Report: Pete Rose bet on baseball as a player, not just as a manager

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For years one of the primary defenses of Pete Rose has centered on the notion that he only bet on baseball as a manager, not as a player. ESPN’s Outside the Lines is reporting, however, that that is not the case:

But new documents obtained by Outside the Lines indicate Rose bet extensively on baseball — and on the Cincinnati Reds — as he racked up the last hits of a record-smashing career in 1986. The documents go beyond the evidence presented in the 1989 Dowd report that led to Rose’s banishment and provide the first written record that Rose bet while he was still on the field.

“This does it. This closes the door,” said John Dowd, the former federal prosecutor who led MLB’s investigation.

The documents — which you can see via the ESPN link above — were part of a separate organized crime investigation which had nothing to do with Rose specifically or gambling. The records have been sealed for years and even Dowd was unable to get them for the original Rose investigation. He had testimony of an organized crime figure at the time, but no corroboration.

The bets tend to be around $2,000 a game. He bet on multiple games a day for multiple days in a row at a time, his addiction to gambling made plain.

The documents do not provide any evidence that Rose bet against the Reds. Worth noting, however, that baseball’s rules against gambling do not make a distinction, and the competitive integrity of a game can be compromised whether one bets for or against oneself. Also worth noting that, for years, Pete Rose has steadfastly denied betting on baseball while he was still an active player.

Rose is currently appealing his banishment from the game, with Commissioner Rob Manfred stating that he will give Rose’s case a full and fresh review. Some have speculated that his reinstatement could come at the time of the All-Star Game in Cincinnati next month, or soon after. As it is, he has been given permission to participate in on-field activities during the All-Star festivities. One would have to think, however, that this new information will put a serious damper on his appeal.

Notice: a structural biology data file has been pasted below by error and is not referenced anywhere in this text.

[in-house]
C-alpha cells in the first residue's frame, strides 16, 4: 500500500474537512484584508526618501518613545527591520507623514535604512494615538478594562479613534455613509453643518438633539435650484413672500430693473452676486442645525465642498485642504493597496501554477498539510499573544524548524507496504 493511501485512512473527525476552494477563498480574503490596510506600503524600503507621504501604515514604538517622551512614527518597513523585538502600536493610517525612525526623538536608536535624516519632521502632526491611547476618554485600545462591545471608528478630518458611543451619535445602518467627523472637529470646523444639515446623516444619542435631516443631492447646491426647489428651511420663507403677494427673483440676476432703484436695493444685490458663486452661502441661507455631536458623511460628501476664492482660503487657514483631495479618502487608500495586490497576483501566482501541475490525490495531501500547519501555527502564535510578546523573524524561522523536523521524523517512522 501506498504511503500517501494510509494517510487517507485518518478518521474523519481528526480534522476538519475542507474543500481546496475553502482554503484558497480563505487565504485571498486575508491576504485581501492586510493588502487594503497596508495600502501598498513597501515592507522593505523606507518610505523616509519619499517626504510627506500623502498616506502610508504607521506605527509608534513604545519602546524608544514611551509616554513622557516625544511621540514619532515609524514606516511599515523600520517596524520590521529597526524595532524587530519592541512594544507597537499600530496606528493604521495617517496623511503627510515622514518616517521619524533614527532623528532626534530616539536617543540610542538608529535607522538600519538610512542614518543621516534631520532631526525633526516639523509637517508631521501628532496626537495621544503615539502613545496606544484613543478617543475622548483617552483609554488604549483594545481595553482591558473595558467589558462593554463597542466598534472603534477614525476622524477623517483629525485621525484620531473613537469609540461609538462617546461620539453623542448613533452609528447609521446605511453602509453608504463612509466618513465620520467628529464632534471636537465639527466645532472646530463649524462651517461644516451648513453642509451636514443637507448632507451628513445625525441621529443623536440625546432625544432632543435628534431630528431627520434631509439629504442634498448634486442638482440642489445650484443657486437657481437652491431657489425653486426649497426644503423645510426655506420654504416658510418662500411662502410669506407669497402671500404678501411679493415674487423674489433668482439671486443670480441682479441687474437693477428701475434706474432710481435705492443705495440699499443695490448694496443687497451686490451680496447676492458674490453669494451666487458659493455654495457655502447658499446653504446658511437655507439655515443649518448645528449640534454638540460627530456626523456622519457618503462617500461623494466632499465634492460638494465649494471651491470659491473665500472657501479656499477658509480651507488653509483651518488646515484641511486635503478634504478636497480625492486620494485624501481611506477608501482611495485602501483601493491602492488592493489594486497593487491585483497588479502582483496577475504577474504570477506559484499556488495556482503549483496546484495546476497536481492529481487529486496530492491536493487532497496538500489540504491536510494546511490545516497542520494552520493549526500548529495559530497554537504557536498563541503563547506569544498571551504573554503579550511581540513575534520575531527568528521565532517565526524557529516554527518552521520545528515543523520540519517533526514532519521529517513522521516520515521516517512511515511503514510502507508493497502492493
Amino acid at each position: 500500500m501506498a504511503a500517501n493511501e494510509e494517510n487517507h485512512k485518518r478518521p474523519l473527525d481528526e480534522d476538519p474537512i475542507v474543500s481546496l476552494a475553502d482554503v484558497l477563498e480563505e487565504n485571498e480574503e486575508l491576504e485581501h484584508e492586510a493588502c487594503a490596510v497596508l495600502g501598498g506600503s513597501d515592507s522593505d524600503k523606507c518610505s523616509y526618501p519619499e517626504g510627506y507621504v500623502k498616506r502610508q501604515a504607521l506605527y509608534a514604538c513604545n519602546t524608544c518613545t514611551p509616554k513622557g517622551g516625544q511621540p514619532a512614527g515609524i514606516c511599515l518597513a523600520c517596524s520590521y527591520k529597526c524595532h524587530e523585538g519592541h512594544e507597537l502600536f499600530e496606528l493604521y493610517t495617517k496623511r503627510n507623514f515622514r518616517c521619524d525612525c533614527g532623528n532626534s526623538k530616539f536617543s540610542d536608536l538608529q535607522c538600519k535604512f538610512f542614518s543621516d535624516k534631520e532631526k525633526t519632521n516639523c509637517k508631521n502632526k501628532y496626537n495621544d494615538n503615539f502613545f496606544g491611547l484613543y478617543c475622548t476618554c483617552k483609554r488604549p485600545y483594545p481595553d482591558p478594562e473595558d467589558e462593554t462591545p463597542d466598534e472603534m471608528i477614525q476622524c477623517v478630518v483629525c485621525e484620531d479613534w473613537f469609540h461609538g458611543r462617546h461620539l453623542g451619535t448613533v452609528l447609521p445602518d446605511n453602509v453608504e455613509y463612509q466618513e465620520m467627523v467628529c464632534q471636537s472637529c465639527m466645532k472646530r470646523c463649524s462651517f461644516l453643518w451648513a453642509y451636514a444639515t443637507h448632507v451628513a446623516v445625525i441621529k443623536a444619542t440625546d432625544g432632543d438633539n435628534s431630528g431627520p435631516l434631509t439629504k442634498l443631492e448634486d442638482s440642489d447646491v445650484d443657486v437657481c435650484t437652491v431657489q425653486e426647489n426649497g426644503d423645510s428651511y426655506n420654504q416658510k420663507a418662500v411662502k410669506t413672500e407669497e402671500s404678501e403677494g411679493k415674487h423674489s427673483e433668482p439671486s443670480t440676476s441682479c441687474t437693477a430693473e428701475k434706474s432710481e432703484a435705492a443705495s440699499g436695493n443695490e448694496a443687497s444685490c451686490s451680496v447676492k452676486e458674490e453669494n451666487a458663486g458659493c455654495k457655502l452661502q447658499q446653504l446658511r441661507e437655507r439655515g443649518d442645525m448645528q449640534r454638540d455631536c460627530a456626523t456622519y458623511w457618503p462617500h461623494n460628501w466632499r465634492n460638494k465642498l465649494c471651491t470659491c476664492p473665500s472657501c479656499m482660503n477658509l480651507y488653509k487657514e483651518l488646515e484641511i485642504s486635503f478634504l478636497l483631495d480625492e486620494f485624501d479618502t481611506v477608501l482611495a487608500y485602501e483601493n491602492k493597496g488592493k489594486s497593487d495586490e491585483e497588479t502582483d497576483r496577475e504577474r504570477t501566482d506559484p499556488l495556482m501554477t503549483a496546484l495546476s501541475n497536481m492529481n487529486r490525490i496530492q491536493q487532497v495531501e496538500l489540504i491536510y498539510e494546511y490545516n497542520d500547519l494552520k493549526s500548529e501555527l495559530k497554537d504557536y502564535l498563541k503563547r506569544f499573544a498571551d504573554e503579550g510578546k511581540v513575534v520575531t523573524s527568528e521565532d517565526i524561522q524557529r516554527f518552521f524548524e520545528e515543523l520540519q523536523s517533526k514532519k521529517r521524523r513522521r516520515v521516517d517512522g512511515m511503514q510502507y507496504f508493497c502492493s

Batting champion Luis Arraez beats Marlins in salary arbitration

Kamil Krzaczynski-USA TODAY Sports
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ST. PETERSBURG, Fla. — AL batting champion Luis Arraez won his salary arbitration case and will get a $6.1 million salary from the Miami Marlins, who acquired the infielder from the Minnesota Twins last month.

Miami argued for a $5 million salary during a hearing before John Stout, Mark Burstein and Scott Buchheit. Arraez received a raise from $2.2 million.

Arraez hit .316 with eight homers, 49 RBIs and a .795 OPS last year for Minnesota, starting 61 games at first base, 34 at designated hitter and 31 at second. The 25-year-old was traded on Jan. 20 for starting pitcher Pablo Lopez and a pair of prospects: infielder Jose Salas and outfielder Byron Chourio.

Arraez is eligible for free agency after the 2026 season.

Seattle defeated Diego Castillo in the first salary arbitration decision this year, and the relief pitcher will get a raise to $2.95 million rather than his request of $3,225,000.

A decision is being held for Los Angeles Angels outfielder Hunter Renfroe.